Posted by: Jim Henry on June 4, 2008
Ford Motor Co. seems surprisingly resigned, almost philosophical, about the idea that the Ford F-150 pickup is about to lose the No. 1 sales crown it’s worn for 26 years, as the best-selling vehicle, car or truck, in the United States.
“The customer will decide,” was the remarkably calm response from Jim Farley, group vice president, marketing and communications for Ford, when he was asked on June 3 whether the Toyota Camry could knock the F-150 off its No. 1 perch.
“I’m sure there’s a possibility, with these segment shifts. I really can’t predict those sort of things, that’s up to the customer,” he said.
I expected him to say, “Over my dead body,” or words to that effect.
Farley said repeatedly in a conference call with auto analysts and reporters that May was a “watershed” month. It certainly was, but especially for Ford.
No fewer that four cars outsold the F-150 in May: two Hondas, the Civic and the Accord; and two Toyotas, the Corolla and the Camry. The Ford Focus did, too, not counting a higher level of fleet sales for the F-150.
No passenger car, foreign or domestic, has outsold the F-150 or its ancestors for a full year since 1981. In all those years, there were only a couple of single months in which the Chevy Silverado or the Ford Taurus outsold the F-Series pickup, and then only with the help of generous incentives.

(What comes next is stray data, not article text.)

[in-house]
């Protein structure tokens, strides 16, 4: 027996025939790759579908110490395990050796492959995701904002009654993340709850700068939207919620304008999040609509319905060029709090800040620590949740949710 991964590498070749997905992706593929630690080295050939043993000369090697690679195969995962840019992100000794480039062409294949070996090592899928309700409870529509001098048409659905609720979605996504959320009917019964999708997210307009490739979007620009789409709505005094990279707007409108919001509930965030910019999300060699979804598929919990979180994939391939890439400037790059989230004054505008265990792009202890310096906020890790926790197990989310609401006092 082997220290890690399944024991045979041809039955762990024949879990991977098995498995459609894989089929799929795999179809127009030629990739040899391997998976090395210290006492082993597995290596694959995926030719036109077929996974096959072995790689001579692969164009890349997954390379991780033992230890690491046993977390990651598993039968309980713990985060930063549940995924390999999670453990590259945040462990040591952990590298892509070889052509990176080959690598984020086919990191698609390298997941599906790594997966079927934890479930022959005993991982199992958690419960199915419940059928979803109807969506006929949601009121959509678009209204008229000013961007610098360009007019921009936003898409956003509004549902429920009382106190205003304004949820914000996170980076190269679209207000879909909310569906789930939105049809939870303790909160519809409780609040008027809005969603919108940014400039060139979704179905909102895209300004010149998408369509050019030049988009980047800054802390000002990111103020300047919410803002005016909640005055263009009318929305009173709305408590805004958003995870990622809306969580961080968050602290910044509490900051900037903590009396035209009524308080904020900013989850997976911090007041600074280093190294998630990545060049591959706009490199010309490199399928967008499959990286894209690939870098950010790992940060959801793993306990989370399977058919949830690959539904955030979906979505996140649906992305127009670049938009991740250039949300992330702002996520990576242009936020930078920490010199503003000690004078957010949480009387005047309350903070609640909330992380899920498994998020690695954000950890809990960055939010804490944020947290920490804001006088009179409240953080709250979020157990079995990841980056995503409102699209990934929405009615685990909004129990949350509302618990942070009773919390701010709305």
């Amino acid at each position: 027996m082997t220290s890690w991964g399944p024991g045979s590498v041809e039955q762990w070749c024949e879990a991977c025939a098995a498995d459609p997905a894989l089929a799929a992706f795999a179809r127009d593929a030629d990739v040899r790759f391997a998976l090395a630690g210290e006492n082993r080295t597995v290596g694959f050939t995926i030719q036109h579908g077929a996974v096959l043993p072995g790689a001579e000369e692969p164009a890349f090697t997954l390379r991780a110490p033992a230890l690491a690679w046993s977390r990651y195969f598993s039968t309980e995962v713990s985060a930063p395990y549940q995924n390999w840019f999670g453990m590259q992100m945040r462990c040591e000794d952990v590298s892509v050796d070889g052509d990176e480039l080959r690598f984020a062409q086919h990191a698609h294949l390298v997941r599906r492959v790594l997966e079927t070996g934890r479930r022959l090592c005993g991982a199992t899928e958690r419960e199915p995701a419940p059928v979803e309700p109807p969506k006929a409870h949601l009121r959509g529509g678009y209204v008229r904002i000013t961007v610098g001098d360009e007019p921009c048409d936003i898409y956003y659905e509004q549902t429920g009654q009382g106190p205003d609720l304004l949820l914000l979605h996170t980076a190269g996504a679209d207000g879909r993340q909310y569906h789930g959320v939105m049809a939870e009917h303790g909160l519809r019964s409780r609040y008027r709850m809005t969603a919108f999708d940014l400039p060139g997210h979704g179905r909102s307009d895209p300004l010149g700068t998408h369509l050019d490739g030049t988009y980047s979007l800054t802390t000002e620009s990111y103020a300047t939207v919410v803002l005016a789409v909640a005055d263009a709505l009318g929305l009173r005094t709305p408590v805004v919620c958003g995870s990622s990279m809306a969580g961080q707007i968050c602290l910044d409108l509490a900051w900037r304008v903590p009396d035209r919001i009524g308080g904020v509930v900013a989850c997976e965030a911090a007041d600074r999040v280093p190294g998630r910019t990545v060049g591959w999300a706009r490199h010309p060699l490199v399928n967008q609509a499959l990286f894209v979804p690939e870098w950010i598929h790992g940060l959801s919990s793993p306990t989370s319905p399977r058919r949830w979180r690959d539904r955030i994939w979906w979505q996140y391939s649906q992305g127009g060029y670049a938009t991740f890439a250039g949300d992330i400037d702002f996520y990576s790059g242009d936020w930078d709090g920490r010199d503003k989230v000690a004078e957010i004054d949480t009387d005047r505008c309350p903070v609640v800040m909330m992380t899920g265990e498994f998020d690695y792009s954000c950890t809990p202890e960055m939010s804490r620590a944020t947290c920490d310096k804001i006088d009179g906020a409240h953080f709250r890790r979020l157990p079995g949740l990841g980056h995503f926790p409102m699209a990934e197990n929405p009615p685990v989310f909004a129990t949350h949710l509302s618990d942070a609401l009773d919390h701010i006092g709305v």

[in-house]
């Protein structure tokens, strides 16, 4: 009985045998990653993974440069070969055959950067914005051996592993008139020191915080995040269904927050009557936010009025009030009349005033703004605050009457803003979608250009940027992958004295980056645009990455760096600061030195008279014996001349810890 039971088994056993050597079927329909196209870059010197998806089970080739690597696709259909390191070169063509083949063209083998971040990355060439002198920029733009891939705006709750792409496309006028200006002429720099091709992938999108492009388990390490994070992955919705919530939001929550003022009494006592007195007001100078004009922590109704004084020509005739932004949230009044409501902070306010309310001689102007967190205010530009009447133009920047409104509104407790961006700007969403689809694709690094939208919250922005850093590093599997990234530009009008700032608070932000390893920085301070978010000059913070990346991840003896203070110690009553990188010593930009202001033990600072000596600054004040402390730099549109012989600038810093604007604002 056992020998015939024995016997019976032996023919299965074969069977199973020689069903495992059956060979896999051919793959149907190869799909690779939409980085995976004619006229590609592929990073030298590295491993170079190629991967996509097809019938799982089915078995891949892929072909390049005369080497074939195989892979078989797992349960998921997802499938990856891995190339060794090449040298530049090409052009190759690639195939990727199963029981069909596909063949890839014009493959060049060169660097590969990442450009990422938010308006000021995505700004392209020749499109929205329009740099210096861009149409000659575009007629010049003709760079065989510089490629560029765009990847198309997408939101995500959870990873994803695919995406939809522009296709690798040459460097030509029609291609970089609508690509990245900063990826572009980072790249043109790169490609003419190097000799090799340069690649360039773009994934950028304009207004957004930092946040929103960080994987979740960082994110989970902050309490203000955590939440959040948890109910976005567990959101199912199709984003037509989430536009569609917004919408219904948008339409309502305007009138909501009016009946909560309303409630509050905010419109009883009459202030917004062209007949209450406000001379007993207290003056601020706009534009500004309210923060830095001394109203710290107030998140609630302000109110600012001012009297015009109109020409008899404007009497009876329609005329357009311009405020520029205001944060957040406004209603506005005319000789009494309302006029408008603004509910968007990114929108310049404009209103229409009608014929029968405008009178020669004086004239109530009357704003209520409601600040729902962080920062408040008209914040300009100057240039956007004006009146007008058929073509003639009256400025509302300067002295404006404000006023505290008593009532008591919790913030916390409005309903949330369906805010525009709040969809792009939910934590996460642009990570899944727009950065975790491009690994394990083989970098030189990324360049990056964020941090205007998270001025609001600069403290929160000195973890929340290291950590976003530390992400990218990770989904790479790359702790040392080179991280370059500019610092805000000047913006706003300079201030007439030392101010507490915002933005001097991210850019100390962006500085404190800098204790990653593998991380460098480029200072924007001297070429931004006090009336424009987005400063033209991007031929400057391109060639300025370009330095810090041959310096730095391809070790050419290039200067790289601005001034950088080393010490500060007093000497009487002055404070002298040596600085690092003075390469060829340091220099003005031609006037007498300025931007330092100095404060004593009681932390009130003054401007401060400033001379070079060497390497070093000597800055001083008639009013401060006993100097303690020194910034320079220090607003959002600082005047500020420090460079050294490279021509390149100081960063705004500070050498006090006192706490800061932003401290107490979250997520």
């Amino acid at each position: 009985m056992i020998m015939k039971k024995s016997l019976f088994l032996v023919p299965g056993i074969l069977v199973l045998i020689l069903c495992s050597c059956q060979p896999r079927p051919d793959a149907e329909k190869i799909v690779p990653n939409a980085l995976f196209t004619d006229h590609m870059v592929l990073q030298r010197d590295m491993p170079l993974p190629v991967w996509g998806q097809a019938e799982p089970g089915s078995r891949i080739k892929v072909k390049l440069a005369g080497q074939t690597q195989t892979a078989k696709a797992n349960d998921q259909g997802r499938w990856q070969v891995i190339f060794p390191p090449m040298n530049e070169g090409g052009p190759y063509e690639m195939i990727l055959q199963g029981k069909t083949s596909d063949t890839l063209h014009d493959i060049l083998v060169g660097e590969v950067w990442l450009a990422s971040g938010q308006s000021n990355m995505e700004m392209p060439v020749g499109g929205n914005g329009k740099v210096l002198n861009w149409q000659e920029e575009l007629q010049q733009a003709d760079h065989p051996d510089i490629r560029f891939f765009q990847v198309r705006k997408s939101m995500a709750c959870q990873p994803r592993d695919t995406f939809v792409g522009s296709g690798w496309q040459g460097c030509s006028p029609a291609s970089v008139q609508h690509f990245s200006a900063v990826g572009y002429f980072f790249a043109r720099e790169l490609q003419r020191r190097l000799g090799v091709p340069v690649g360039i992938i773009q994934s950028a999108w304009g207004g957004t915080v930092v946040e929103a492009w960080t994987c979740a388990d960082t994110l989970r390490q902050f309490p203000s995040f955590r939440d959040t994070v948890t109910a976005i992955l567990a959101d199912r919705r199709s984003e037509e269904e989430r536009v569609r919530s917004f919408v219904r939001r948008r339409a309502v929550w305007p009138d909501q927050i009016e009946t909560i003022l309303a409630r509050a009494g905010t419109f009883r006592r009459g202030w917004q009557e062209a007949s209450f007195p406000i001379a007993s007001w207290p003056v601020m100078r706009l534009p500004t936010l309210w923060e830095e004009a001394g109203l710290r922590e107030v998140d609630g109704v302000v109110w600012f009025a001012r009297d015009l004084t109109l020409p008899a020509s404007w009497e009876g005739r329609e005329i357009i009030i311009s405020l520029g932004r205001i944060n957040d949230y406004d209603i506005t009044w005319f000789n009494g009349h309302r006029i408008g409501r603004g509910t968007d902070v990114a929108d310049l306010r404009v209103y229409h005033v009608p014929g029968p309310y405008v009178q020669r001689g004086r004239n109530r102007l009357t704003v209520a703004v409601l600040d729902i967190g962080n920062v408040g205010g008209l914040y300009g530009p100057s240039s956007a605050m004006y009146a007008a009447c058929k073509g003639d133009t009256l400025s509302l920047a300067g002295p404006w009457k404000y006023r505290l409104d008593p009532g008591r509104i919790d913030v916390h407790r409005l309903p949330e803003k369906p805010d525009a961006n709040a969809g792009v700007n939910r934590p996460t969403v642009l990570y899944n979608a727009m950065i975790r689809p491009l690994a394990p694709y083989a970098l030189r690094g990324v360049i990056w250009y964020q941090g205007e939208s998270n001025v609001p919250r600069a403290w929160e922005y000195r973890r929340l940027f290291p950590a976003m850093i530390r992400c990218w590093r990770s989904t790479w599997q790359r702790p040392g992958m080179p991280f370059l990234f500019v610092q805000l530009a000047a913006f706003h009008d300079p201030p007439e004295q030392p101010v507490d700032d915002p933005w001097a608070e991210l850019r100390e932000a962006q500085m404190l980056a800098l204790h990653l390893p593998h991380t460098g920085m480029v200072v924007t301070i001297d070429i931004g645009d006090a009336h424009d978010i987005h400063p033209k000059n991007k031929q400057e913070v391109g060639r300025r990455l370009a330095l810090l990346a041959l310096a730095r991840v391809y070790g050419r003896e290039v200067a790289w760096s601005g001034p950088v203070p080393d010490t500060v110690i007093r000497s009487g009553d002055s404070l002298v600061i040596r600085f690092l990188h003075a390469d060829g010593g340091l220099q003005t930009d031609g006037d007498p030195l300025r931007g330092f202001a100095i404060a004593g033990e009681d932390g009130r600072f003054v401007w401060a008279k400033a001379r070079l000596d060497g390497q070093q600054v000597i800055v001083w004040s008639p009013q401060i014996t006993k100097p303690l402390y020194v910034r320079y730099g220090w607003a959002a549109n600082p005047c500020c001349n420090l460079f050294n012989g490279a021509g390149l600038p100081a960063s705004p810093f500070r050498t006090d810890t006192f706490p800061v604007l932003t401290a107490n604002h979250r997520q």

On May 19, I wrote a story pointing out that if the F-150 keeps falling sharply the way it has, and the Toyota Camry keeps slowly gaining the way it has, within the next couple of years the Camry would outsell the F-150.
It was a thought-provoking idea, but something I couldn’t imagine Ford quote-unquote “allowing.” By hook or by crook, even if it meant spending a ton of money on a new model, new advertising and new incentives, Ford would defend that No. 1 spot – wouldn’t they?
It turns out, maybe not.
On June 4, I followed up with George Pipas, Ford’s U.S. sales analysis manager. If anything, he was even more matter-of-fact than Farley about the inevitability that the F-150 will lose its No. 1 status.
“That’s not a top-of-mind goal for us. Top-of-mind is getting back to profitability. If you think about it, our historical infatuation with trucks and with SUVs is what got us to this point,” Pipas said.
In fact, Pipas said the market has changed so much, he thinks that a compact car, rather than a midsize car, will eventually be the No. 1 seller. That would be a small car like the Honda Civic or the Ford Focus, rather than a midsize car such as the Camry or Accord.
In the short run, the Camry has the best chance of knocking off the F-150, but small cars are coming up fast.